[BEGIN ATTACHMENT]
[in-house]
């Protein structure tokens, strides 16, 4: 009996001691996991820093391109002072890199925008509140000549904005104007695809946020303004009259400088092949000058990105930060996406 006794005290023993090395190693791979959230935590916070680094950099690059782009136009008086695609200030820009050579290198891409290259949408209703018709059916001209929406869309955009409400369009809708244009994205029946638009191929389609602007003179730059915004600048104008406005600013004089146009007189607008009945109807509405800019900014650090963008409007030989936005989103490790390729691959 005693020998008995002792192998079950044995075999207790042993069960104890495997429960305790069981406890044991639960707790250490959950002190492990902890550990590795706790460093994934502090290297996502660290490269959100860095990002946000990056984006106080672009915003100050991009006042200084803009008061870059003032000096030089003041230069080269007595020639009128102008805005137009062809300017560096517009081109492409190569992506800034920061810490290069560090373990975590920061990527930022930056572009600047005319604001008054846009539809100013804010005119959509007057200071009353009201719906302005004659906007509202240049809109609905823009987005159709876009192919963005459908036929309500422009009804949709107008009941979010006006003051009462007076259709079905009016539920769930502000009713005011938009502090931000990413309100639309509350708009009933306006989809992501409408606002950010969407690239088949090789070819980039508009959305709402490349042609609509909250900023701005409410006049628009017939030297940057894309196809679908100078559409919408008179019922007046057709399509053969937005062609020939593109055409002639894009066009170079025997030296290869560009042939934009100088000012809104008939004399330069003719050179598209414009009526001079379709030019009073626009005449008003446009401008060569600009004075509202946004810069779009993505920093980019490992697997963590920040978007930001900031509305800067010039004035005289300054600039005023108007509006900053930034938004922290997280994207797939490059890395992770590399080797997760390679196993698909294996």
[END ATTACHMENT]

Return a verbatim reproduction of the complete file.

[in-house]
């Protein structure tokens, strides 16, 4: 009996001691996991820093391109002072890199925008509140000549904005104007695809946020303004009259400088092949000058990105930060996406 006794005290023993090395190693791979959230935590916070680094950099690059782009136009008086695609200030820009050579290198891409290259949408209703018709059916001209929406869309955009409400369009809708244009994205029946638009191929389609602007003179730059915004600048104008406005600013004089146009007189607008009945109807509405800019900014650090963008409007030989936005989103490790390729691959 005693020998008995002792192998079950044995075999207790042993069960104890495997429960305790069981406890044991639960707790250490959950002190492990902890550990590795706790460093994934502090290297996502660290490269959100860095990002946000990056984006106080672009915003100050991009006042200084803009008061870059003032000096030089003041230069080269007595020639009128102008805005137009062809300017560096517009081109492409190569992506800034920061810490290069560090373990975590920061990527930022930056572009600047005319604001008054846009539809100013804010005119959509007057200071009353009201719906302005004659906007509202240049809109609905823009987005159709876009192919963005459908036929309500422009009804949709107008009941979010006006003051009462007076259709079905009016539920769930502000009713005011938009502090931000990413309100639309509350708009009933306006989809992501409408606002950010969407690239088949090789070819980039508009959305709402490349042609609509909250900023701005409410006049628009017939030297940057894309196809679908100078559409919408008179019922007046057709399509053969937005062609020939593109055409002639894009066009170079025997030296290869560009042939934009100088000012809104008939004399330069003719050179598209414009009526001079379709030019009073626009005449008003446009401008060569600009004075509202946004810069779009993505920093980019490992697997963590920040978007930001900031509305800067010039004035005289300054600039005023108007509006900053930034938004922290997280994207797939490059890395992770590399080797997760390679196993698909294996």